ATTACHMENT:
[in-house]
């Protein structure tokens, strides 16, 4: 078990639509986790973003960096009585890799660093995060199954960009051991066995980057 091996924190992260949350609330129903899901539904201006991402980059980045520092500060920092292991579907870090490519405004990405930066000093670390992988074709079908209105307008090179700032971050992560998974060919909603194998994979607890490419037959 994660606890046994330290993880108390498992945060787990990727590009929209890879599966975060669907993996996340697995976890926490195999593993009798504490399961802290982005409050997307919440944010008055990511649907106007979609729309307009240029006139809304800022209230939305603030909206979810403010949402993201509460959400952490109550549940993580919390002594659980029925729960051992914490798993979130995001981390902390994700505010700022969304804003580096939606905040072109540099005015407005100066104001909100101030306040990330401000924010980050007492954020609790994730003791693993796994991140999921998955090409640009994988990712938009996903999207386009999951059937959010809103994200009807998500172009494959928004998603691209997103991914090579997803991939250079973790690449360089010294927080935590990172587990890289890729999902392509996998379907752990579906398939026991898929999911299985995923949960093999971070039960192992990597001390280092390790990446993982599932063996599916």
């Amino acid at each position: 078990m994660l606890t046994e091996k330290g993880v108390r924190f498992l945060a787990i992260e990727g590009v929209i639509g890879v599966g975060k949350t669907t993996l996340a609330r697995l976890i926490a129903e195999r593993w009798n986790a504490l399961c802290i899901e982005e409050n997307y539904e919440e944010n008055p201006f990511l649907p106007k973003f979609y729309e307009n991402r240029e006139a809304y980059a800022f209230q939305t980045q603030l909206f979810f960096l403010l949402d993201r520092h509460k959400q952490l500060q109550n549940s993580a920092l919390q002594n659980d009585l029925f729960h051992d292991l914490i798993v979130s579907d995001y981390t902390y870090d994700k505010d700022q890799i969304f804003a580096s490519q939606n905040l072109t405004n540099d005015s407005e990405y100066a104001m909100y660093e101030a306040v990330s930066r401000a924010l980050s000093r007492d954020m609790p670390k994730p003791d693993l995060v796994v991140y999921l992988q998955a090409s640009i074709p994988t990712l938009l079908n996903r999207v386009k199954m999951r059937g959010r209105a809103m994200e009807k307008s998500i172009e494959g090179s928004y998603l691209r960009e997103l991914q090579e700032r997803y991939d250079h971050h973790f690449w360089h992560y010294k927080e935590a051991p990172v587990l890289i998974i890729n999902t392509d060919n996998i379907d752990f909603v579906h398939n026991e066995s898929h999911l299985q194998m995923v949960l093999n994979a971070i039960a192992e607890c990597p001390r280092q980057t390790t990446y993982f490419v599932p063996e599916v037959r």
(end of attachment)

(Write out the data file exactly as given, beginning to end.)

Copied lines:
[in-house]
């Protein structure tokens, strides 16, 4: 078990639509986790973003960096009585890799660093995060199954960009051991066995980057 091996924190992260949350609330129903899901539904201006991402980059980045520092500060920092292991579907870090490519405004990405930066000093670390992988074709079908209105307008090179700032971050992560998974060919909603194998994979607890490419037959 994660606890046994330290993880108390498992945060787990990727590009929209890879599966975060669907993996996340697995976890926490195999593993009798504490399961802290982005409050997307919440944010008055990511649907106007979609729309307009240029006139809304800022209230939305603030909206979810403010949402993201509460959400952490109550549940993580919390002594659980029925729960051992914490798993979130995001981390902390994700505010700022969304804003580096939606905040072109540099005015407005100066104001909100101030306040990330401000924010980050007492954020609790994730003791693993796994991140999921998955090409640009994988990712938009996903999207386009999951059937959010809103994200009807998500172009494959928004998603691209997103991914090579997803991939250079973790690449360089010294927080935590990172587990890289890729999902392509996998379907752990579906398939026991898929999911299985995923949960093999971070039960192992990597001390280092390790990446993982599932063996599916």
């Amino acid at each position: 078990m994660l606890t046994e091996k330290g993880v108390r924190f498992l945060a787990i992260e990727g590009v929209i639509g890879v599966g975060k949350t669907t993996l996340a609330r697995l976890i926490a129903e195999r593993w009798n986790a504490l399961c802290i899901e982005e409050n997307y539904e919440e944010n008055p201006f990511l649907p106007k973003f979609y729309e307009n991402r240029e006139a809304y980059a800022f209230q939305t980045q603030l909206f979810f960096l403010l949402d993201r520092h509460k959400q952490l500060q109550n549940s993580a920092l919390q002594n659980d009585l029925f729960h051992d292991l914490i798993v979130s579907d995001y981390t902390y870090d994700k505010d700022q890799i969304f804003a580096s490519q939606n905040l072109t405004n540099d005015s407005e990405y100066a104001m909100y660093e101030a306040v990330s930066r401000a924010l980050s000093r007492d954020m609790p670390k994730p003791d693993l995060v796994v991140y999921l992988q998955a090409s640009i074709p994988t990712l938009l079908n996903r999207v386009k199954m999951r059937g959010r209105a809103m994200e009807k307008s998500i172009e494959g090179s928004y998603l691209r960009e997103l991914q090579e700032r997803y991939d250079h971050h973790f690449w360089h992560y010294k927080e935590a051991p990172v587990l890289i998974i890729n999902t392509d060919n996998i379907d752990f909603v579906h398939n026991e066995s898929h999911l299985q194998m995923v949960l093999n994979a971070i039960a192992e607890c990597p001390r280092q980057t390790t990446y993982f490419v599932p063996e599916v037959r």